Clinical efficacy of high flow nasal cannula oxygenation
High flow nasal cannula (HFNC) oxygenation has become an increasingly popular therapy for hypoxaemic respiratory failure. Recent studies have illuminated the effects of this device on respiratory physiology, and its impact on clinical outcomes in adults. However, because many clinical indications have not been studied, clinicians and physiologists must have a thorough understanding of device titration to tailor therapy for specific clinical scenarios, according to a review paper to appear in Annals of the American Thoracic Society.
HFNC has distinct advantages over other oxygen devices due to its unique effects on respiratory physiology. "In particular, adjustable oxygen delivery and flow-dependent carbon dioxide clearance from the upper airway reduce work of breathing and can better match inspiratory demand during respiratory distress," writes report author Matthew G. Drake, MD, of the Division of Pulmonary and Critical Care, Oregon Health and Science University, Portland, Oregon.
Alveolar oxygen delivery depends on supplemental oxygen flow rate, the fraction of oxygen (FiO2) delivered in supplemental flow, the device’s interface with the patient, and inspiratory demand. Conventional low flow devices (e.g., nasal cannula or simple face mask) provide 100% FiO2 at a maximum of 15 L/min. Even during quiet breathing, inspiratory flow rates are approximately 30 L/min, which exceeds supplemental oxygen flow. During respiratory distress, flows reach 100 L/min or more, resulting in entrainment of much larger volumes of room air that further reduce delivered FiO2.
Dr. Drake explains: "HFNC overcomes flow limitations of low and intermediate flow devices by delivering up to 60 L/min of heated, humidified gas via nasal prongs. An oxygen blender connected to the circuit enables precise titration of FiO2 ranging from 21-100%, independent of flow. To ensure stable FiO2 delivery to alveoli, device flow must meet or exceed the patient’s inspiratory flow to minimise room air entrainment."
Unlike low flow nasal cannulas and masks that solely support oxygenation, HFNC produces flow-dependent carbon dioxide (CO2) clearance that reduces anatomic dead space, and leads to improved work of breathing and lower respiratory rates, the author explains. HFNC also improves gas transfer and increases lung volumes. "Since end expiratory lung volumes are a reflection of functional residual capacity, increases in volume suggest HFNC use results in alveolar recruitment. Thus more lung units are open and available to participate in gas exchange," the author says.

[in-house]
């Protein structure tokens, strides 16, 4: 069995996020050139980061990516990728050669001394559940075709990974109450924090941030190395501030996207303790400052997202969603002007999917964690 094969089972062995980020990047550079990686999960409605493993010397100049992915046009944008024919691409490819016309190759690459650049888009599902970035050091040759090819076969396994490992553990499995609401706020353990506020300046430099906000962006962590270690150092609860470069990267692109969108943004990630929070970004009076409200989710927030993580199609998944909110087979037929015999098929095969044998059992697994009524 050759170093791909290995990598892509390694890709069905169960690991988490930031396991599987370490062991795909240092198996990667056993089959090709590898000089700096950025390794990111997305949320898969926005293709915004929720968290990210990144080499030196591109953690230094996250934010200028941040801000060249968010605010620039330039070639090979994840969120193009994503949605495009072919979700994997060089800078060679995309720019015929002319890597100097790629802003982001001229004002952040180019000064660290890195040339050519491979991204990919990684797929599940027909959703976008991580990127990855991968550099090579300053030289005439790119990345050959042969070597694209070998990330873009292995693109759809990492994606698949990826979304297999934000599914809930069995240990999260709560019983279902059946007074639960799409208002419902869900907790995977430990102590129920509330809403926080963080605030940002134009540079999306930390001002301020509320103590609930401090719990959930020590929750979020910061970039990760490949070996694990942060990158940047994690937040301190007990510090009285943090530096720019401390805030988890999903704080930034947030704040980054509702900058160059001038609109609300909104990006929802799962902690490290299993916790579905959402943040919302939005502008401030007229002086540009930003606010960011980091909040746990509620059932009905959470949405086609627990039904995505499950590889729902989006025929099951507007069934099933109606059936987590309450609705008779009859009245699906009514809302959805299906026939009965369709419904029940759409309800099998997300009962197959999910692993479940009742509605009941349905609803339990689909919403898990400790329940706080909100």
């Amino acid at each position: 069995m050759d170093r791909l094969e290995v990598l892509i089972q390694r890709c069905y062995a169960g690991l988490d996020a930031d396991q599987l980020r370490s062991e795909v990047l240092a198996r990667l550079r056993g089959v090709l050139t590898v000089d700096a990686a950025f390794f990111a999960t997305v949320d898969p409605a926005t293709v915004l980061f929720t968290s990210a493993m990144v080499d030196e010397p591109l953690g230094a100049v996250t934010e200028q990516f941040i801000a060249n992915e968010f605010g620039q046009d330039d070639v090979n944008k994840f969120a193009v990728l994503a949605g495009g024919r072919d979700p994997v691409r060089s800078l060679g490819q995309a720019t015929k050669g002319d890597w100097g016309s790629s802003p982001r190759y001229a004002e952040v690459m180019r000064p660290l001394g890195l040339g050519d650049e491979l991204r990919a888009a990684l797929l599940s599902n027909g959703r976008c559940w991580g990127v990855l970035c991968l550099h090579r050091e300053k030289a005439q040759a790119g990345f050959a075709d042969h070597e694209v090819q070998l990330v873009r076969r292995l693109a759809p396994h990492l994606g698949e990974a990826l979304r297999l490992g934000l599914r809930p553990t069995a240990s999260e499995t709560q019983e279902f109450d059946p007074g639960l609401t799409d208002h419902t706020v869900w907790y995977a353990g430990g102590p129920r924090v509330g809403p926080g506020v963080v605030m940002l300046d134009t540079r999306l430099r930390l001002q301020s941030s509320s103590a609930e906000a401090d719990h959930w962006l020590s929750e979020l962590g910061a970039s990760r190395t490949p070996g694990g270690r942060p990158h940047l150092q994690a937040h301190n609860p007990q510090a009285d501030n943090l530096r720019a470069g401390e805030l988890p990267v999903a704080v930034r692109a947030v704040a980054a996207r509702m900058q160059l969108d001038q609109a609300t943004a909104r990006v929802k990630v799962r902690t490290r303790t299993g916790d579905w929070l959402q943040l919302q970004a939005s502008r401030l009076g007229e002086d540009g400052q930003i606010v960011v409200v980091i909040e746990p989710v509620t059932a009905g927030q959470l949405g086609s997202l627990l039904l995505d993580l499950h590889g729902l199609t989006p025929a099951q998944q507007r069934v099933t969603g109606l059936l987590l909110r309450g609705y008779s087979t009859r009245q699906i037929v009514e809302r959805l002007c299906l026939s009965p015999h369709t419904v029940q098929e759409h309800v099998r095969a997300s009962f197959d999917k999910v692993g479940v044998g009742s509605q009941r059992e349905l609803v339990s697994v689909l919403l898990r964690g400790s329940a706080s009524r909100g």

Non-invasive positive pressure ventilation (NIV) is also commonly used for alveolar recruitment. NIV provides pressure-targeted breaths by varying inspiratory flow throughout the respiratory cycle. The HFNC device interface however allows for better patient communication, less anxiety and claustrophobia, and superior comfort compared to NIV and face masks.
Historically, few studies had evaluated whether the physiologic effects of these oxygen devices translated into clinical benefit. However, recent publications have begun to address this knowledge gap, Dr. Drake notes.
"High flow nasal cannula oxygenation has been shown to have similar, and in some cases superior, clinical efficacy compared to conventional low flow oxygen supplementation and non-invasive positive pressure ventilation in acute hypoxaemic respiratory failure," the author writes. "High flow nasal cannula oxygenation also prevents reintubations in medical and post-operative surgical populations, and has been used to provide pre-oxygenation for laryngoscopy and to support oxygenation during bronchoscopy."
Although NIV can prevent hypoxaemia during bronchoscopy, the author says mask intolerance and difficulty manipulating the scope through the mask limit its appeal. HFNC permits oral passage of the bronchoscope and may improve oxygenation during the procedure.
"Despite significant advances in our understanding of the effectiveness of HFNC, many areas of uncertainty remain that should guide future study design. In the current literature, wide variations in inclusion criteria, device flow rates, FiO2 settings and durations of therapy make comparisons between studies challenging. It remains unknown whether the benefits of HFNC require flows above a specific threshold," Dr. Drake points out.
In addition, clinicians would benefit from studies that identify early predictors of HFNC success, as well as an improved understanding of signs that constitute therapy failure. Methods for HFNC weaning also require examination, according to the author.
Source: Annals of the American Thoracic Society
Image Credit: James Heilman, MD
Published on : Tue, 28 Nov 2017
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